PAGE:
Pike cites the example of a music faculty member who issued mobile devices to herself and her students. The students recorded their practice sessions and submitted the recording to the faculty member, who then listened, recorded her feedback, and sent it back.
“The time for feedback was shortened dramatically,” Pike concludes. “In this case, the technology didn’t add something that we weren’t doing already, but it by accelerating the loop-back cycle, it increased the impact of the feedback, as the student was able to improve sooner based on it. This technology also made it possible for the student and the faculty to review the practice session on their own time, rather than limiting that feedback to an event that occurs in a studio room or a classroom.”
An environmental studies course at Boise State found a number of innovative ways for students to work with environmental data in a more hands-on way using mobile devices:
- Students used GoogleEarth on their devices to conduct virtual tours of sites, from lava flows and gravel pits to Chernobyl and Fukushima
- The app “Paint with Time: Climate Change” allowed students compare how locations change over time
- Outside the classroom, students undertook a geolocation “recycling treasure hunt”
- Students also recorded site-based videos as part of civic engagement and air quality data graphing projects
Similarly, a geosciences course at Boise State uses the devices to provide the type of hands-on learning activities that are usually conducted in the computer lab. Pike notes, “This changed the way students experienced the content, giving them access to the instructor to ask questions in a way that the traditional lab assignments did not.”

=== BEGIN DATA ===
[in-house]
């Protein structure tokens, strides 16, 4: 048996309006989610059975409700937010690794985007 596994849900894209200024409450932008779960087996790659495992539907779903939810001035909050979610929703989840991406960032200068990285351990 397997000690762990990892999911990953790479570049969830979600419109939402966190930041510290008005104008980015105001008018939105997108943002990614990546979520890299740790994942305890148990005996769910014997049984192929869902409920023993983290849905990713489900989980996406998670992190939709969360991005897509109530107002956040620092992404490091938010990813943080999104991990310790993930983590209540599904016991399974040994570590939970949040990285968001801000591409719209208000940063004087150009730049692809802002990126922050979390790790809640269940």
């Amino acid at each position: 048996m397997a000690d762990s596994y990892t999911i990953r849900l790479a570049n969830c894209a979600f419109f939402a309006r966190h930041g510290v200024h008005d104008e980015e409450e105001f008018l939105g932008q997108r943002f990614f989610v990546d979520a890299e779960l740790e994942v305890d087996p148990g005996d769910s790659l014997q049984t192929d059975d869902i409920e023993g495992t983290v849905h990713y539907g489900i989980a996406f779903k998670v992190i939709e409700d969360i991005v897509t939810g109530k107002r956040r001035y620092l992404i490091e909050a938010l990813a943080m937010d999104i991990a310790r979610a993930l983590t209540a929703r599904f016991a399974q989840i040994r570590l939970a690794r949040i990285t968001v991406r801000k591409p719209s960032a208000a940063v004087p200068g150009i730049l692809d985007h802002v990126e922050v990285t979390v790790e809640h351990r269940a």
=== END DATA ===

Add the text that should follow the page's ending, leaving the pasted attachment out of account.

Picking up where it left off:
Third, a construction management course at Boise State used the iPad as a platform for apps that allowed students to:
- Study and commit to memory terms and definitions using a flashcards app; the mobile device proved portable and accessible, at all hours, to students, and when surveyed about the project, students responded that the flashcards app helped them learn the terms faster and was more convenient than carrying around and checking notes taken during the class;
- Demonstrate their understanding of construction concepts by creating 3-5 minute videos in which they were tasked with explaining concepts such as the angle of repose and the difference between a steel I-beam and a wide flange as they would explain to other students with no knowledge of construction;
- Conduct scavenger hunts, in which the students were given a list of construction materials and methods and sent out to locate examples that they then photographed, labeled, and tagged on an interactive Google map.
THIS EXAMPLE IN MORE DETAIL
Read Kirsten Davis’ full report on the use of mobile technologies in her construction management course.
Pike cautions that one of the challenges in leveraging mobile technologies to their full potential for teaching and learning is that while it is so easy to capture data using these devices, “we don’t always have a handle on the ethics of gathering that data.” He notes that it will be critical that faculty piloting mobile projects consider privacy and security considerations.
“Think through worst-case scenarios,” Pike adds. “You are recording student teaching, and the video includes the faces of students. You’re anxious to share the video with your peers for discussion. Step back and think through: Where do you cross the line in terms of privacy?”